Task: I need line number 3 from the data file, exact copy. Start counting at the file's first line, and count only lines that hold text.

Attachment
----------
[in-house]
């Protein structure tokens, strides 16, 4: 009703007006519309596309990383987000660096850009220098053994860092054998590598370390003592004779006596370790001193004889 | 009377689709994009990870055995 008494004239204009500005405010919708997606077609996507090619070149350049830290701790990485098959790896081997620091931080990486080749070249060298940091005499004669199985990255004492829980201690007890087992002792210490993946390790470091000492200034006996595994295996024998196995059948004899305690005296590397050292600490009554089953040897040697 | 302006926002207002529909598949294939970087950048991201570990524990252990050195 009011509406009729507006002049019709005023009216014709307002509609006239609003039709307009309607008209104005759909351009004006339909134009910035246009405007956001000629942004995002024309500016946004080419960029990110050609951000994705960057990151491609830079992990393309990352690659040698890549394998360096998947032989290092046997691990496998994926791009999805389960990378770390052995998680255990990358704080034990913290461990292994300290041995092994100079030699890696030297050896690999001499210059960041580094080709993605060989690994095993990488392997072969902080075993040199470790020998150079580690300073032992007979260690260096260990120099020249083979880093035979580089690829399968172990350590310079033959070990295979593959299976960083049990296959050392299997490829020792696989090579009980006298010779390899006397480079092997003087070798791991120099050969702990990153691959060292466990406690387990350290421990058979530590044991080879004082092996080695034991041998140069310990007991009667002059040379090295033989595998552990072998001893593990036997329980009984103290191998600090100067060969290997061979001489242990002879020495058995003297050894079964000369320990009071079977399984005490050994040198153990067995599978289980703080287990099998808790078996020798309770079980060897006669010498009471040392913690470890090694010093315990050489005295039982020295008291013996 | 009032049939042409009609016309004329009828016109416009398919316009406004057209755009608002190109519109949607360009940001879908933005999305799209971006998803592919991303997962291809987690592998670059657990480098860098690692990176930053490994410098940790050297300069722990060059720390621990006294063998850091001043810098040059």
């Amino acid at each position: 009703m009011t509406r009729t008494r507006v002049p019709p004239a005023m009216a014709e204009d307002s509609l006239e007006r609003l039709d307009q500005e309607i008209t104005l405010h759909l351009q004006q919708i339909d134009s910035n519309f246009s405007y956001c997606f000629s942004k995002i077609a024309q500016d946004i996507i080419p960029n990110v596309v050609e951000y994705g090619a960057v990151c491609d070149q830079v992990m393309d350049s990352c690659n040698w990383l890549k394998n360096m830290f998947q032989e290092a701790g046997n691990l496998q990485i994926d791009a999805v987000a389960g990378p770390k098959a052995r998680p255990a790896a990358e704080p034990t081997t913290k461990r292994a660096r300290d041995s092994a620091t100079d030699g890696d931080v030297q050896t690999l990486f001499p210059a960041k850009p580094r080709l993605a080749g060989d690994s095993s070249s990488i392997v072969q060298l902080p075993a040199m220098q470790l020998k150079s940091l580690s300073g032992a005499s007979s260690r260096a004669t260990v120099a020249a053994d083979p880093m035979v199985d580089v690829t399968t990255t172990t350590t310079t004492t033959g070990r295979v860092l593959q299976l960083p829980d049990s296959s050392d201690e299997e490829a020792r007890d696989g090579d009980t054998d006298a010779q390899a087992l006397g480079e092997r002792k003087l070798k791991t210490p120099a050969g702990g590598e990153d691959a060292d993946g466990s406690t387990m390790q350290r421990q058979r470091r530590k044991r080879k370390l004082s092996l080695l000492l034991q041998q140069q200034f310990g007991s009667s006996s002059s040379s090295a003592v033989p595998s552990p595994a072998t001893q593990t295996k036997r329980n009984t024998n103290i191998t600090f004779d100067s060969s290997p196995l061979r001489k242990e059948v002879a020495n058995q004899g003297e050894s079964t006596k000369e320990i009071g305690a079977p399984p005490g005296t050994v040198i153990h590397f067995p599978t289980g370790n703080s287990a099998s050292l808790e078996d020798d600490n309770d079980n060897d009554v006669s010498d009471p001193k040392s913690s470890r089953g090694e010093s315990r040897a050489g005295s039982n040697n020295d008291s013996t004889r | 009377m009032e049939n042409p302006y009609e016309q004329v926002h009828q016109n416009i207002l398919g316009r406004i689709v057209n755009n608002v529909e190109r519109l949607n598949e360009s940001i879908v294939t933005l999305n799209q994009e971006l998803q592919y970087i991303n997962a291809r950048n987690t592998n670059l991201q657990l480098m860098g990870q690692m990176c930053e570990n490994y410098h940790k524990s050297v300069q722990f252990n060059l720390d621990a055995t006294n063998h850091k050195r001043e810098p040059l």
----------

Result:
């Amino acid at each position: 009703m009011t509406r009729t008494r507006v002049p019709p004239a005023m009216a014709e204009d307002s509609l006239e007006r609003l039709d307009q500005e309607i008209t104005l405010h759909l351009q004006q919708i339909d134009s910035n519309f246009s405007y956001c997606f000629s942004k995002i077609a024309q500016d946004i996507i080419p960029n990110v596309v050609e951000y994705g090619a960057v990151c491609d070149q830079v992990m393309d350049s990352c690659n040698w990383l890549k394998n360096m830290f998947q032989e290092a701790g046997n691990l496998q990485i994926d791009a999805v987000a389960g990378p770390k098959a052995r998680p255990a790896a990358e704080p034990t081997t913290k461990r292994a660096r300290d041995s092994a620091t100079d030699g890696d931080v030297q050896t690999l990486f001499p210059a960041k850009p580094r080709l993605a080749g060989d690994s095993s070249s990488i392997v072969q060298l902080p075993a040199m220098q470790l020998k150079s940091l580690s300073g032992a005499s007979s260690r260096a004669t260990v120099a020249a053994d083979p880093m035979v199985d580089v690829t399968t990255t172990t350590t310079t004492t033959g070990r295979v860092l593959q299976l960083p829980d049990s296959s050392d201690e299997e490829a020792r007890d696989g090579d009980t054998d006298a010779q390899a087992l006397g480079e092997r002792k003087l070798k791991t210490p120099a050969g702990g590598e990153d691959a060292d993946g466990s406690t387990m390790q350290r421990q058979r470091r530590k044991r080879k370390l004082s092996l080695l000492l034991q041998q140069q200034f310990g007991s009667s006996s002059s040379s090295a003592v033989p595998s552990p595994a072998t001893q593990t295996k036997r329980n009984t024998n103290i191998t600090f004779d100067s060969s290997p196995l061979r001489k242990e059948v002879a020495n058995q004899g003297e050894s079964t006596k000369e320990i009071g305690a079977p399984p005490g005296t050994v040198i153990h590397f067995p599978t289980g370790n703080s287990a099998s050292l808790e078996d020798d600490n309770d079980n060897d009554v006669s010498d009471p001193k040392s913690s470890r089953g090694e010093s315990r040897a050489g005295s039982n040697n020295d008291s013996t004889r | 009377m009032e049939n042409p302006y009609e016309q004329v926002h009828q016109n416009i207002l398919g316009r406004i689709v057209n755009n608002v529909e190109r519109l949607n598949e360009s940001i879908v294939t933005l999305n799209q994009e971006l998803q592919y970087i991303n997962a291809r950048n987690t592998n670059l991201q657990l480098m860098g990870q690692m990176c930053e570990n490994y410098h940790k524990s050297v300069q722990f252990n060059l720390d621990a055995t006294n063998h850091k050195r001043e810098p040059l």